TIPP CITY — The Tipp City council and board of education met Monday night in a joint work session to discuss the stadium.
The two groups also touched on short-term goals for the city and the schools and the future of the Broadway Elementary School site.
The board and council again discussed the possibility of a ground lease agreement for the city-owned stadium property, so that the district could leverage that property to obtain financing for phase two of the project. The next phase or phases of the project would include replacing the stands and constructing new locker rooms, bathrooms and concessions.
Board President Sam Spano said the district just wants to keep its funding options open. He said he would like the city and the schools to continue discussion on the proposal, noting that it isn’t something that needs to be decided right away.
“I’m just looking for a number of options for the district,” he said.
Council President Katelyn Berbach reiterated that she does not support a lease agreement. She cited not only concerns about what might happen should the district default on the loan, but also that the proposed plan could be seen as “circumventing the voters.”
City Manager Tim Eggleston said the city had discussed or committed to helping with the project in several ways, including tree removal, water and sewer line extension and removing the lighting.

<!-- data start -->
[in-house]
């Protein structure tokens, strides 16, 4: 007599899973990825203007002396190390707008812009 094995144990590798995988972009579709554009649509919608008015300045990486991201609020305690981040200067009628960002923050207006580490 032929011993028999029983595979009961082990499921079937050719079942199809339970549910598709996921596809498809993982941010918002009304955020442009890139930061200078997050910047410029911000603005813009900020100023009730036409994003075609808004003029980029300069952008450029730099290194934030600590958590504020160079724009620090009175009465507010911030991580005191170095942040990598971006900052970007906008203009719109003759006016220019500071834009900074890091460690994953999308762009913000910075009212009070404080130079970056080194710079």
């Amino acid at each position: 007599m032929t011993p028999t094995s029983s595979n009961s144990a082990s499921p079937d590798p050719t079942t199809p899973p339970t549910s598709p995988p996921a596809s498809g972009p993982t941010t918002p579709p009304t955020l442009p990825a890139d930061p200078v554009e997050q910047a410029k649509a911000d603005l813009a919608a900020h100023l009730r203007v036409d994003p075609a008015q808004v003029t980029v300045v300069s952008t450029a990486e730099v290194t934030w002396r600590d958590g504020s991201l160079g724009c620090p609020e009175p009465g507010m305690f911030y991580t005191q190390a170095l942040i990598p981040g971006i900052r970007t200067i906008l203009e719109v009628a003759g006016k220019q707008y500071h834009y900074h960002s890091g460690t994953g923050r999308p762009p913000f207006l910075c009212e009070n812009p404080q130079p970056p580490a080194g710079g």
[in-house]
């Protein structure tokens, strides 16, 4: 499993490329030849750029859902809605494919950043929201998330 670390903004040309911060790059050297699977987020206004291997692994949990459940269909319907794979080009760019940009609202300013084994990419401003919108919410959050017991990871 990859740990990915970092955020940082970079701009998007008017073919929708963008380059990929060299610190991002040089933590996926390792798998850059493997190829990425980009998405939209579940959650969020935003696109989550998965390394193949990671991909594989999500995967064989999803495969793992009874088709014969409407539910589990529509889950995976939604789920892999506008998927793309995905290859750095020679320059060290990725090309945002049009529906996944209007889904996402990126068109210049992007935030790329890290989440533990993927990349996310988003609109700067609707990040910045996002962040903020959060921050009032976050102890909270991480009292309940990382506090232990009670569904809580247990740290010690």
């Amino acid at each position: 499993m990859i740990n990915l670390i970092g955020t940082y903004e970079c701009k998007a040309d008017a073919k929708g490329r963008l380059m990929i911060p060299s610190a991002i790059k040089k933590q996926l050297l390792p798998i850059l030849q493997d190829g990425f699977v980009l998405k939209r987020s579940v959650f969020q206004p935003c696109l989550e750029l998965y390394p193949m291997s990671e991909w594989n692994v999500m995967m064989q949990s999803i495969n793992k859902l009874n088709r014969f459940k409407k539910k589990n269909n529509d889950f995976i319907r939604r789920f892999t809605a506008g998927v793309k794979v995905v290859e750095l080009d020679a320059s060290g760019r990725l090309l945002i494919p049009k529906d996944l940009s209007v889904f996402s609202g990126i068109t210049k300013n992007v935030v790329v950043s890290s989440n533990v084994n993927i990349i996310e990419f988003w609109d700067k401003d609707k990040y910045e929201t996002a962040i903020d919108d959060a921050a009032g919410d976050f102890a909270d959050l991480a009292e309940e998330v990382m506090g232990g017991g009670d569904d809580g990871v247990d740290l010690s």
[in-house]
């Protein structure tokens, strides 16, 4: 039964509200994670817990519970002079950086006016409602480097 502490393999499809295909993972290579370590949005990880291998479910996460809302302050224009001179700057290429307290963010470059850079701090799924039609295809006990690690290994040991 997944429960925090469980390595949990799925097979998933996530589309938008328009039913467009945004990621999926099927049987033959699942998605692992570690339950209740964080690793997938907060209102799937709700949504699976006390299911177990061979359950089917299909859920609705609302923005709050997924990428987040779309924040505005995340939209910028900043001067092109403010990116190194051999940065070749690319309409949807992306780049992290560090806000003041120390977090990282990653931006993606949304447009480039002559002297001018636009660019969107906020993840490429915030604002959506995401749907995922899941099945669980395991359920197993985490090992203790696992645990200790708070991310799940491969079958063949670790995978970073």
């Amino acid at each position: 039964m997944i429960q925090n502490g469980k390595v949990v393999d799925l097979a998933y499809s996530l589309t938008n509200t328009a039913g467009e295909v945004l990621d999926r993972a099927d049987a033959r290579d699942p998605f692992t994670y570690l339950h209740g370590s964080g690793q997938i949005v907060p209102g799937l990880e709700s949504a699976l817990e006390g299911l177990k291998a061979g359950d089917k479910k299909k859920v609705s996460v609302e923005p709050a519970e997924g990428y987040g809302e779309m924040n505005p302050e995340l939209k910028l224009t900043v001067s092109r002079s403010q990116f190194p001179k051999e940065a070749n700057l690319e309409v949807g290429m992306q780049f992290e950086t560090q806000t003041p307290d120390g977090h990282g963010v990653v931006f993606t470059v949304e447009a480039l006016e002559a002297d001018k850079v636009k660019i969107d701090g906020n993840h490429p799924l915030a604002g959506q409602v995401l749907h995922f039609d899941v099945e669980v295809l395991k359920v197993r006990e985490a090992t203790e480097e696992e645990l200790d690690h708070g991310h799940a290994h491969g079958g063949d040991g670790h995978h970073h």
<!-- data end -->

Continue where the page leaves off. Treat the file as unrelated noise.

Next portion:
Berbach said there has been some talk of “fronting the cost of the bathrooms.” She noted that park visitors would also use the new restrooms year-round.
“And then whoever — Tipp Pride, you guys — pay us back,” she said. “Obviously, we would put some stipulations on that, but it is something that we have discussed.”
The groups also mentioned the possibility of the district purchasing the stadium.
Berbach also expressed concerns about that option and said she thought council would have to wait and see what future phases of the project look like before “entertaining the idea of selling the property.”
The $1.1 million first phase of the project was approved by the school board in February. The nonprofit Tipp Pride Association (TPA) is working to raise money for the project privately. The district committed to spending no taxpayer money on the project and the board said Monday night that academic facilities take precedence.
Board members said they have faith in TPA’s ability to raise funds for the stadium.
The first phases was funded with a combination of funds raised by TPA and Premier Health funds the schools receive for athletic purposes.
According to Director of Services Gary Pfister, who updated both groups on work at the stadium, “Great progress has been made in the last three weeks.”
Much of the work needed to complete the turf field has been completed. Pfister estimated the the first phase could be complete by the end of the month.
“It’s stayed on budget and on time,” he said.
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